Monthly Archives: October 2011

Rape is a four-letter word

Johnny Depp recently said in an interview for Esquire magazine that ‘being photographed is like being raped’. This sparked controversy the world over, with groups such as The Rape, Abuse and Incest National Network (RAINN) speaking out to condemn his words. The comparison has been made before though, last year by Kristin Stewart. And whilst it is abhorrent to liken the two, is there some good to come of it in a knock-on effect? Rape has always been something to keep swept under the carpet, not telling people through fear or even shame. There are an average of 5000 rapes reported each year in the UK, but how many more are hidden? Talking about it will help not only the victims in moving on, but also other women who may be too scared to speak out. We need to get rid of the stigma that rape is somehow the woman’s ‘fault’. Women around the world are standing up for themselves and saying enough is enough. “Whatever we wear, and wherever we go, yes means yes, and no means no!” This is the chant of the ‘Slut Walks’ which have been taking place around the world, and the message is empowering to females everywhere. However, whilst this is something positive from the ‘new wave’ feminist movement, it is still inexcusable to compare being sexually assaulted to having your picture taken. These celebrities are just that, celebrities, it comes with the territory. Of course the paparazzi can behave like a pack of baited wolves, but A-listers step out of the door expecting it. No woman expects to be raped, and it is almost sick to suggest that having your photograph taken unwanted is akin to being physically violated. In future Mr Depp may want to think more carefully about his choice of words. As for Kristin Stewart, I hope she never has to experience the horror behind that particular statement for herself.

The writer

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Dave’s history lessons

Imagine, if you will, a country like England, 20 years from now. Except this is nothing like the England we know. At the age of 12, each citizen is required to take a test, a test which decides if they get to stay in the country, or if they must be banished to a far away land full of poverty and war. On Monday, David Cameron announced plans to crack down on illegal immigrants in the UK. He urged people to ‘shop’ anyone they believed to be living in the country unlawfully, and also outlined plans to change our existing citizenship test, adding questions on topics such as The Magna Carta and Winston Churchill. Now I’m not stupid, but my knowledge of history is limited, and I wonder whether I would ‘pass’ and be allowed to live in this country if the test were extended to everyone. Of course this is (hopefully!) never going to happen, but you must debate the fairness of asking someone from another country to answer a series of questions about a land foreign to them, when a large percentage of the natives may not even be able to pass such a test. I personally am questioning the point in doing such tests; they would involve a lot of time, money and resources that really should be going elsewhere, just to weed out those who haven’t done their research before coming to the country, often fleeing war and destitution. If they are trying to filter the sort of people allowed into the country, surely a psychometric test would be more beneficial? I’d be happier knowing no so-called extremists or psychopaths were let into the country, rather than having a ban on those who are not very good at history. Whether or not these tests go ahead, I think maybe Dave needs to focus more on sorting out the country and less on chasing up history homework!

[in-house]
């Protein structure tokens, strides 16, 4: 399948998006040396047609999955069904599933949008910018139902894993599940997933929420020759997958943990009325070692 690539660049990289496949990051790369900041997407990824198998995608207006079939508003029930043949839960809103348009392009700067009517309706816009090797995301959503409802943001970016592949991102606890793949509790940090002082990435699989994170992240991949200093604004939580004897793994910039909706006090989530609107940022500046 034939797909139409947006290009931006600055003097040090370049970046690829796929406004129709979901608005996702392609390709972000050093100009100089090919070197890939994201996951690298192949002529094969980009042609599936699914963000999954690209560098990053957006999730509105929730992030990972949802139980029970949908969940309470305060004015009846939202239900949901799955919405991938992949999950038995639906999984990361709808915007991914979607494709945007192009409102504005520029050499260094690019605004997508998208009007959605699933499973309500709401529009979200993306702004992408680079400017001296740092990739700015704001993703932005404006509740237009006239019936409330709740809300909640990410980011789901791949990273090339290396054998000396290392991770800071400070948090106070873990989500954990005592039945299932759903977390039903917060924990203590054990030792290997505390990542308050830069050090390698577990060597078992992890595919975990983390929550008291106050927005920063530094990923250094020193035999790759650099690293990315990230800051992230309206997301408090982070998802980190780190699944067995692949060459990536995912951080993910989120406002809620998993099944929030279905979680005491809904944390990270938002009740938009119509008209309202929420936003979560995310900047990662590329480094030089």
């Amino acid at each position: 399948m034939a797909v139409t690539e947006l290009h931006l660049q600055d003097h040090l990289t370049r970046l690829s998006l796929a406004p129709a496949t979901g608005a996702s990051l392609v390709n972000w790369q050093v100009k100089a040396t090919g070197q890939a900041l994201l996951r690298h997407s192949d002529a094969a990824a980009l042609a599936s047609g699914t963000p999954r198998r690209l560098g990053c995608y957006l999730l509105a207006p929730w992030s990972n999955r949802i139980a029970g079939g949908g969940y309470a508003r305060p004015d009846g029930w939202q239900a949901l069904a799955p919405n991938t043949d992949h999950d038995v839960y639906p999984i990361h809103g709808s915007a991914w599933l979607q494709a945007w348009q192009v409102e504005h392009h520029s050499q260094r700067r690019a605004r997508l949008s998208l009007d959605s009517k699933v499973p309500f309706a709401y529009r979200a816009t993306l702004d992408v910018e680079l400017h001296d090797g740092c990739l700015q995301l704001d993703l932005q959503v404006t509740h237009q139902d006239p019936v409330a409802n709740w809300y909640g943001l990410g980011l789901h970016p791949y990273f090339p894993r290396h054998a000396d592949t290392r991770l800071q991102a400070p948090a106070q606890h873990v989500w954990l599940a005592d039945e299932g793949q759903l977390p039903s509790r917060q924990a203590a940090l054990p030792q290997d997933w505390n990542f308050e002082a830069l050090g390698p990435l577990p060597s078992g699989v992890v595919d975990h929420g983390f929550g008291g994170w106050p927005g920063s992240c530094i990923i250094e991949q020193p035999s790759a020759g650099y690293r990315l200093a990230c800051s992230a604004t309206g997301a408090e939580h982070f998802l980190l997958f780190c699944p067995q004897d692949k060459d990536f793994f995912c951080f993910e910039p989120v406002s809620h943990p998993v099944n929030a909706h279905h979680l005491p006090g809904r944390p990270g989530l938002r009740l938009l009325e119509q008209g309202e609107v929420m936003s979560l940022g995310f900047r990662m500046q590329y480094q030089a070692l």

The writer

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The girl behind the notebook

(weird style as had to do it for my journalism assignment!)

Jenny Mullinder is a second year creative writing student. Studying short story writing, culture, theory and narratives in poetry and drama, advanced poetry writing, and journalism and print production, she hopes to go into journalism, marketing and PR or events. At almost 20 years old, she is just starting to find her writing voice. Some of her favourite authors are; Cecilia Ahern, Jenny Downham, Sophie Kinsella, and Lauren Weisberger.  Jennys’ first year was quite a whirlwind, always full of some drama or other, but this year she is really focusing on her studies, and her part time job managing her University’s marketing and PR for Studentsxchange London, a company set up by an ex-Greenwich student to connect, inform and help students across London. She was involved with ‘The Crows Nest’ during her first year, and this year hopes to become part of Latitude radio. Jenny enjoys a variety of television programmes, from Doctor Who to Glee, and also likes romance, ‘chick-flick’ and comedy films such as ‘Moulin Rouge’, ‘Zoolander’ and ‘500 Days of Summer’. Constantly plugged into her iPod, music is one of this young writers’ biggest passions and influences. Listening to anything from Ellie Goulding to Example, her tastes could be described as diverse, or simply random! Jenny subscribes to Cosmopolitan and Company magazines, and her secret dream is to one day work for them. Jenny recently moved into a house in Hither Green with her boyfriend and friends, and is in the process of decorating her room, so is always on the lookout for unusual or interesting furniture or pictures. Her boyfriend will not have much of a say in this.

The writer

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